A Bear Story

Illegal trade in wildlife has not been given high priority by countries in South Asia. Governments need to join forces to strengthen wildlife conservation.

By Labbaba Jahangir | June 2020

Animal rights and animal welfare are movements that are continuously developing, especially in the 21st century, with many celebrities and respected scholars joining and supporting them worldwide. This has added to their credibility and more countries are taking steps to pass laws that protect the rights of animals. The situation regarding adverse living conditions of animals are even worse in the third world countries. With the lack of resources and awareness, we often see animals being tortured and ill-treated in the name of entertainment.

As the awareness of animal rights is increasing in South Asia, we now have various animal rights and welfare NGOs operating in the region. They are working specifically to free animals like bears, monkeys, etc. from captivity as they are being used for entertainment purposes in circuses or are being used by individuals. Even though there are many organizations working day and night to improve the living conditions of animals, there are still various rules and regulations that hinder the process.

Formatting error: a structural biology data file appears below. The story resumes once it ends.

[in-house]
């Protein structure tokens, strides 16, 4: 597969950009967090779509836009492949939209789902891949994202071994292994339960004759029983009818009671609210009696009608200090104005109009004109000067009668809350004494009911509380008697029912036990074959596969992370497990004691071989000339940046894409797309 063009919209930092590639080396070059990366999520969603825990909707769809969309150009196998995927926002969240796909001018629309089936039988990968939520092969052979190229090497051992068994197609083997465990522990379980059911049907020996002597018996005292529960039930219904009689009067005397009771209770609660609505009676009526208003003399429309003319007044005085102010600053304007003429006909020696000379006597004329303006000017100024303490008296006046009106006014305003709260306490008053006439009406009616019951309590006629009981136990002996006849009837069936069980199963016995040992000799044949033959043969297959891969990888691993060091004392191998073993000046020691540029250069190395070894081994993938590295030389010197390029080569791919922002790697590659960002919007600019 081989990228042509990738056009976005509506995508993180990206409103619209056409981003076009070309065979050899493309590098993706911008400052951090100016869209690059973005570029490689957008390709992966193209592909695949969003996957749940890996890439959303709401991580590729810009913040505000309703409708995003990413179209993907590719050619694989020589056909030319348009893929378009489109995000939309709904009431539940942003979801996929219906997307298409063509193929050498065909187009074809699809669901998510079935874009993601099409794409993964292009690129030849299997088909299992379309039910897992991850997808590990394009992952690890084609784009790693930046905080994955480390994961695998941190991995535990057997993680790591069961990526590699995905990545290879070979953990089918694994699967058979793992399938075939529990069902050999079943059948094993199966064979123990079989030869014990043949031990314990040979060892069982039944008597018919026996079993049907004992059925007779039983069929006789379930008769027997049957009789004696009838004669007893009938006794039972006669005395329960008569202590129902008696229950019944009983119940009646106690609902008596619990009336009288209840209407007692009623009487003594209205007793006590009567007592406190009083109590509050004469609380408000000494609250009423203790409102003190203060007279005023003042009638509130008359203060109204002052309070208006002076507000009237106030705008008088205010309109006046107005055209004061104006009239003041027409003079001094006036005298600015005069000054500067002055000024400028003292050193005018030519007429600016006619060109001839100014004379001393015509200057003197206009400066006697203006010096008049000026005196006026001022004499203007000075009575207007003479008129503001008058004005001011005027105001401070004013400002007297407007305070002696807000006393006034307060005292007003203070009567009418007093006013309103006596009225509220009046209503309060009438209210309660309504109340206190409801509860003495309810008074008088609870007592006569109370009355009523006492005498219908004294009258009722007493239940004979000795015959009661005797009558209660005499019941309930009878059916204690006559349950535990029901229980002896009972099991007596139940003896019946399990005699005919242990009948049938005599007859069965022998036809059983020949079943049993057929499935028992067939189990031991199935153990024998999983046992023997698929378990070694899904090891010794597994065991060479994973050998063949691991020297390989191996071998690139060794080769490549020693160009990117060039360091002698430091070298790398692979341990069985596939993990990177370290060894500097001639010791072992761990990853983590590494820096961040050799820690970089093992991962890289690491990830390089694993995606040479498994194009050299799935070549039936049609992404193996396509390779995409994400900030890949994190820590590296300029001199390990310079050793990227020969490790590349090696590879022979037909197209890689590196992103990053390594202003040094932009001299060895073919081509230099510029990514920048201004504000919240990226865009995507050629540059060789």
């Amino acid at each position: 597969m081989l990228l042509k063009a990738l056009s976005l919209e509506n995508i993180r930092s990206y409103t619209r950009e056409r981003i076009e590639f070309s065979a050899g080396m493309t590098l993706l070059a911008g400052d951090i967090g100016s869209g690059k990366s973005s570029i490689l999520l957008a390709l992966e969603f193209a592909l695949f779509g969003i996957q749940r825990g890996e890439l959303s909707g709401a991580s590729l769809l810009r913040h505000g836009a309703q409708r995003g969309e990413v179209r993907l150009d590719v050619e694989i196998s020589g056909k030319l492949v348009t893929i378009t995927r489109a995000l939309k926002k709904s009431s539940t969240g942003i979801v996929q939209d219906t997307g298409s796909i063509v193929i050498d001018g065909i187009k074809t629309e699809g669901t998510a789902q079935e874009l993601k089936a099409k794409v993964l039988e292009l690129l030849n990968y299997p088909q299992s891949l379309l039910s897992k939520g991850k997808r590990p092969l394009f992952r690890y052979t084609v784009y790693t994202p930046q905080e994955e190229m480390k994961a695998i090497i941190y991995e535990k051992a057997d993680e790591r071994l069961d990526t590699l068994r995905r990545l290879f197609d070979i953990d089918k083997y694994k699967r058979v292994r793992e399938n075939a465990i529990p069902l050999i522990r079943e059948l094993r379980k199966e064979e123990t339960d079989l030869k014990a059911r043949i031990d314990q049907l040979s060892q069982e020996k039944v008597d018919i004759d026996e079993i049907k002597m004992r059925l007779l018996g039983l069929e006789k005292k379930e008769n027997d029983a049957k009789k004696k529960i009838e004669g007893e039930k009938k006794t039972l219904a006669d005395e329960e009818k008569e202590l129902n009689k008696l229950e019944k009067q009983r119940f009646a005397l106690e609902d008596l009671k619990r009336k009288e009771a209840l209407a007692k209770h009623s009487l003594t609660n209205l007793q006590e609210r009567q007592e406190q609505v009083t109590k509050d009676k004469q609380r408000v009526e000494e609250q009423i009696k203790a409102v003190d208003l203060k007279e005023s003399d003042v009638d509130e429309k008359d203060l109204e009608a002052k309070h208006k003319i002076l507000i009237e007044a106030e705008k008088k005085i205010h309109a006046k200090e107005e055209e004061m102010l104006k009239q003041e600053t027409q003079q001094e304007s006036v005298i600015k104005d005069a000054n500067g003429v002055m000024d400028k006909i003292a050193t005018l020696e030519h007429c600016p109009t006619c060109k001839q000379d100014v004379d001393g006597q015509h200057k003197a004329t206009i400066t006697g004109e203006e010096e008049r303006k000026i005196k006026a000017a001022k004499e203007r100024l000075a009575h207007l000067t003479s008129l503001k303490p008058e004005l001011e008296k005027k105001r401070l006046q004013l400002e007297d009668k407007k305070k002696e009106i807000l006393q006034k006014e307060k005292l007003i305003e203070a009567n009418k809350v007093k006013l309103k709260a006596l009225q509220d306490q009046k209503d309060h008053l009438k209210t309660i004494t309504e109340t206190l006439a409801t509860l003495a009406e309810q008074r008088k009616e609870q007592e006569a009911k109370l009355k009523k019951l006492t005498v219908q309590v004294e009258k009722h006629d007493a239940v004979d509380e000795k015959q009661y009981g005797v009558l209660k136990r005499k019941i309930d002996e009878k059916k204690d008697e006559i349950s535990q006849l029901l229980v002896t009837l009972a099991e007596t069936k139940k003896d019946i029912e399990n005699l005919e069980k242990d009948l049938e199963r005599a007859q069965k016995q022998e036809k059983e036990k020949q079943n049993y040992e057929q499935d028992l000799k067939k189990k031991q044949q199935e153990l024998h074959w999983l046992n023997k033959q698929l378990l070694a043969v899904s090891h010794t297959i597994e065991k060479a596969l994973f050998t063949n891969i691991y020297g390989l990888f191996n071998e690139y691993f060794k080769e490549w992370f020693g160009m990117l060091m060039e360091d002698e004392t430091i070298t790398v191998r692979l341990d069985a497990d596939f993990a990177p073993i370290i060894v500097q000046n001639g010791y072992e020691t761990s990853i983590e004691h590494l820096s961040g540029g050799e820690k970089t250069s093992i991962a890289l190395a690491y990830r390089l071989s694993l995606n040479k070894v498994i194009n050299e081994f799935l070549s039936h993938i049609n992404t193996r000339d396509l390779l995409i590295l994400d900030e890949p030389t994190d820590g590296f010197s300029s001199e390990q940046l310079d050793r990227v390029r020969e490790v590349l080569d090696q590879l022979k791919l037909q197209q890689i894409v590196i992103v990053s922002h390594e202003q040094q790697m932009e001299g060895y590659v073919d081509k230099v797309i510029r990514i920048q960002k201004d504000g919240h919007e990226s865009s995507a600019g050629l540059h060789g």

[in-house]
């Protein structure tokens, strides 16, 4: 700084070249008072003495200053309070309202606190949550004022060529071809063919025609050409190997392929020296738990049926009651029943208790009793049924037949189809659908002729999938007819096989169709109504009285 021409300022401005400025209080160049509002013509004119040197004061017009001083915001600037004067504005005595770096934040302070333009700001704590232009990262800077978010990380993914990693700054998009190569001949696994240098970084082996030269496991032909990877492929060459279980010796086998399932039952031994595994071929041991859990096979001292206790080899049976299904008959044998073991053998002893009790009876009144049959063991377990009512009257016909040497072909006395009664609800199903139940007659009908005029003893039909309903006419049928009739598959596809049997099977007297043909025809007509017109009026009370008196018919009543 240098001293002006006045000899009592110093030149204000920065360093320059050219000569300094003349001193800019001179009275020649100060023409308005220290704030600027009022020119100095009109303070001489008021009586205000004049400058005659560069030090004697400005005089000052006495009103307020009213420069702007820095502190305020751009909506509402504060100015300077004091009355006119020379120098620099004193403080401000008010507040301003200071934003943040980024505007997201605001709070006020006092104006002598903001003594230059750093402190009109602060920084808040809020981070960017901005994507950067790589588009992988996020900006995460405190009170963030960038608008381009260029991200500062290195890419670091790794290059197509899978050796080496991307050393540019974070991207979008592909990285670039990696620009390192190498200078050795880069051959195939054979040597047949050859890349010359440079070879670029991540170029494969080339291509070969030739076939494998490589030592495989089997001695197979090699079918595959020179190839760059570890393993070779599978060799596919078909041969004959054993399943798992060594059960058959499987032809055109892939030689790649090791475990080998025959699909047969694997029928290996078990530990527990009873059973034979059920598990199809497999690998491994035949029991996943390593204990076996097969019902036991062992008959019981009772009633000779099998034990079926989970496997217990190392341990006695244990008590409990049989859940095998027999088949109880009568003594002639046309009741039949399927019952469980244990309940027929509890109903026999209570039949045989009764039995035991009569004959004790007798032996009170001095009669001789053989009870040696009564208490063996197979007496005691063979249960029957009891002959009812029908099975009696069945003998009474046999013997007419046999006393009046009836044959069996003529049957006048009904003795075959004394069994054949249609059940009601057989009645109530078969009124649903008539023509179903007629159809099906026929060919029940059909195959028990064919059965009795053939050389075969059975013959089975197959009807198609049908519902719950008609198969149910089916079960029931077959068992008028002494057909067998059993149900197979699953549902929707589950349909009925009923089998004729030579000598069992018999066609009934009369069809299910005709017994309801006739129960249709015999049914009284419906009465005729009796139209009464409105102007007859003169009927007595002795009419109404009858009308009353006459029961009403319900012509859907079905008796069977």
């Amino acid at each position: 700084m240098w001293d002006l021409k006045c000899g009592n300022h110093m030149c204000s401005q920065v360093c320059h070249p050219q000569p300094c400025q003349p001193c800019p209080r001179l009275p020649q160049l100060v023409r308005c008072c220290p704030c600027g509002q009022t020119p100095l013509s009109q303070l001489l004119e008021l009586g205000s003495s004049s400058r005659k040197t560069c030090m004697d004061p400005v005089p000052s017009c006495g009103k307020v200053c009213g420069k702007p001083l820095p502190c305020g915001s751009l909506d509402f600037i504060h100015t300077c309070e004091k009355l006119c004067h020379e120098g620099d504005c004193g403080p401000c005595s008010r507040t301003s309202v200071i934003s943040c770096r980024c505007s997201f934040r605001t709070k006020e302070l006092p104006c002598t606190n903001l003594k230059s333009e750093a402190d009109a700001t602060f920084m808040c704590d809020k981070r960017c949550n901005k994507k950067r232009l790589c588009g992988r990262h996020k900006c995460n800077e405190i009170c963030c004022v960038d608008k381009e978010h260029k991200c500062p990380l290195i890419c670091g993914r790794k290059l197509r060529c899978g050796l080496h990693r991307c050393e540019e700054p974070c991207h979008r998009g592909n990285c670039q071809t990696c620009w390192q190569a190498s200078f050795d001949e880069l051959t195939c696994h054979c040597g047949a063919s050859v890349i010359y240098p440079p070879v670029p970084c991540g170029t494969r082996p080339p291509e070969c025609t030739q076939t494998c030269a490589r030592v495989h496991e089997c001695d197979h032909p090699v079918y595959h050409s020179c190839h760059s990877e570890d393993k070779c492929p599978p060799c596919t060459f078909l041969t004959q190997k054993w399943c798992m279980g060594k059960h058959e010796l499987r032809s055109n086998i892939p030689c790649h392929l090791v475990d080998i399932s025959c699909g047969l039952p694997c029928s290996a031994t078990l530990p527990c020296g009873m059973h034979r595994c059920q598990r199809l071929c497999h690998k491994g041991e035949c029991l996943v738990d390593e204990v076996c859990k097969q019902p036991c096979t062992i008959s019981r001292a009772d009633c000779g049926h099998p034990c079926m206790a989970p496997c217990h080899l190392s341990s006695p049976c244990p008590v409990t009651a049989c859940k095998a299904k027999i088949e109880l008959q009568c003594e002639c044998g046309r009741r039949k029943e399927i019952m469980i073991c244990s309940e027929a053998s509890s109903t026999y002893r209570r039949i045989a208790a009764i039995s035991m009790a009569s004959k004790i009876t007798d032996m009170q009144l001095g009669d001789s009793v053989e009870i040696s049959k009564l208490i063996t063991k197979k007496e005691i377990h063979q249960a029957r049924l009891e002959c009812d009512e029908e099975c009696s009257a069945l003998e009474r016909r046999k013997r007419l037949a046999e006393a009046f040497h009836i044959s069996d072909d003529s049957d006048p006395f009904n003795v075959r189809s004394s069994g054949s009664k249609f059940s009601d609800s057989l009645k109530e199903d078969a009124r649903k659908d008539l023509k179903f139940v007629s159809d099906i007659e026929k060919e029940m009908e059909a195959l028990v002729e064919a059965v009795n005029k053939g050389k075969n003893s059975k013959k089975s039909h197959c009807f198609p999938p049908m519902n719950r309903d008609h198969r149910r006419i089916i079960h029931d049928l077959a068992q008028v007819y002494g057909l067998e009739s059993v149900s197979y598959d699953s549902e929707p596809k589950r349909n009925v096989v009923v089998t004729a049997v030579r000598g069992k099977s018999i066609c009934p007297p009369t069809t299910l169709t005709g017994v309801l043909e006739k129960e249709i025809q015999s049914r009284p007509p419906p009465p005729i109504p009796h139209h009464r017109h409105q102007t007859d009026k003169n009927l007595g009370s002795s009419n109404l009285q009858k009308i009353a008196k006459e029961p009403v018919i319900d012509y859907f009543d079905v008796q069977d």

In October 2019, a sloth bear from Siraha, Nepal was rescued by an Indian animal welfare charity. Little Dhutharu, the one-year-old male sloth bear was rescued after news about the life of a bear tamer in Siraha, who made a living by making the little bear dance for an audience as he wandered around the southeastern district each day, was published. When Sneha Shrestha, who runs an animal welfare charity, saw the news all she could think about was the suffering of the poor animal. The very next day her team arrived in Nepal and rescued the bear.

Sloth bears are found in Bangladesh, India, Nepal and Sri Lanka. According to the Convention, on International Trade in Endangered Species of Wild Fauna and Flora Secretariat, sloth bears are listed as “vulnerable” on the IUCN Red List. Their trade is banned and they are among endangered species. Despite that, due to the lack of education and awareness, sloth bears are still being used by bear tamers to earn living. They are kept in captivity and live in very bad conditions.

Read More

The writer has an abiding interest in international relations. She has a Masters degree in the subject from the National Defence University, Islamabad and can be reached at labbaba1808@gmail.com

Cover Story
Social Roundup
News Buzz

Leave a Reply